Campus reacts to birth control mandate
Banners of Pope John Paul II grace the outside of the University of Nebraska-Lincoln Newman Center. UNL’s Catholic leaders are among those opposed to a government health care mandate on free contraception.
Story and photo by Paige Dimakos, NewsNetNebraska
The debate about religious freedom and contraception continues on the University of Nebraska-Lincoln campus, despite President Barack Obama’s recently revised mandate on the issue.
UNL’s Catholic leaders are having none of Obama’s attempt at a compromise over the new rules aimed at ensuring women have access to free contraception.
“We look at the issue and at no point in our nation’s history has the government made any kind of mandate that says we are forcing you to act against your conscience,” said The Rev. Ben Holdren, assistant pastor at UNL’s Newman Center.
The controversy began Feb. 9 when Obama announced a federal rule to require all religious schools and hospitals to provide insurance for free birth control to their employees. After the mandate was announced, 98 percent of the U.S. Catholic bishops released statements objecting to the rule and asked their dioceses to stand up and “act on their conscience.”
In response to the criticism, Obama said the government will shift the requirement from the employers to health insurers themselves.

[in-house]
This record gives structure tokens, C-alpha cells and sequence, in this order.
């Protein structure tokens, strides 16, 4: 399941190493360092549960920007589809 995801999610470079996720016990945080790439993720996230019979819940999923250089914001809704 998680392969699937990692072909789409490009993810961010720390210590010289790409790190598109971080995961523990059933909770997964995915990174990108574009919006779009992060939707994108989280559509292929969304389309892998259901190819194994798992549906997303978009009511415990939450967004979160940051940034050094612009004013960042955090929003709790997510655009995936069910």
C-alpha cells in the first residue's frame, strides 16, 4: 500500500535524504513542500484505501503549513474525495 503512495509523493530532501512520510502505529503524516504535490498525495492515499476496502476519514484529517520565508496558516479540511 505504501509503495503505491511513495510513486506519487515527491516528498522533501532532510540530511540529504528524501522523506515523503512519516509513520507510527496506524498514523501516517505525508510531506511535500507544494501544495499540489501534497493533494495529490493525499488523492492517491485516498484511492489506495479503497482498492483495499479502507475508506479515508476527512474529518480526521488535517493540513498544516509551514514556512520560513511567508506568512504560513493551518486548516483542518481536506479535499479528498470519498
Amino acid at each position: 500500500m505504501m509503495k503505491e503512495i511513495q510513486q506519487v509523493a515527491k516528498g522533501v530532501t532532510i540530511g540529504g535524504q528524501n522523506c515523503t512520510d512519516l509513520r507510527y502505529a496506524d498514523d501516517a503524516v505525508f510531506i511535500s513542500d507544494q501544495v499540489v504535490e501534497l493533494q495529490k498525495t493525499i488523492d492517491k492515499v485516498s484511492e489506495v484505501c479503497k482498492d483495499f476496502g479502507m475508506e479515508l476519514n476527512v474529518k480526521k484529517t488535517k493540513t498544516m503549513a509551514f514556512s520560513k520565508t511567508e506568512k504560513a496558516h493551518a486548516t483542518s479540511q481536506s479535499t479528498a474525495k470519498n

But according to Holdren, many in the church in Lincoln see this compromise as a political trick by the Obama administration.
“By saying that Catholics don’t have to directly pay for birth control, morning after pill and other contraceptives, they are just placing an insurance middle man, which doesn’t fix the problem,” he said.
Holdren said the issue not only poses moral problems, but also constitutional ones.
“I think that’s the issue at its core. This is not only a matter of the dignity of life, but also this is unconstitutional,” he said.
The Catholic Church will continue to oppose laws that violate the dignity of human life, according to Holdren, because the church’s view will always be that “the dignity of every human life is equal because everyone is a child of God.”
But Holdren’s view is not shared by the majority, according to a recent poll by CBS, In the poll, 57 percent of Catholic voters said they are happy with Obama’s compromise. Additionally, the poll found, 99 percent of Catholic women have admitted to using contraceptives at some point.
Samanatha Merche, a sophomore English major and practicing Catholic, is among those on campus who support Obama’s compromise.
“I think that women should have the right to make decisions for their own bodies,” she said. “It’s not fair for a hierarchy of men to make those decisions for us.”
Jennifer Snyder, marketing director for the UNL Health Center, said she also supports Obama’s current mandate. The Health Center currently provides birth control to students.
“Several females on campus are on birth control and this mandate isn’t going to change that,” Snyder said. “I think that Catholic Church would be shocked to know how many girls are on birth control.”
She said she applauds women who are mature enough to know they’re not ready to have a child.
“That’s a brave step thinking about your future,” she said.
Nebraska recently became one of seven states to pursue a legal battle against the mandate, arguing that it violates religious freedom protected by the First Amendment. Attorney General Jon Bruning is leading the charge, calling the mandate “a threat to every American.”
Meanwhile, Senate Majority Leader Harry Reid said Tuesday that the Senate will vote on an amendment to repeal the administration’s birth control mandate in the upcoming weeks.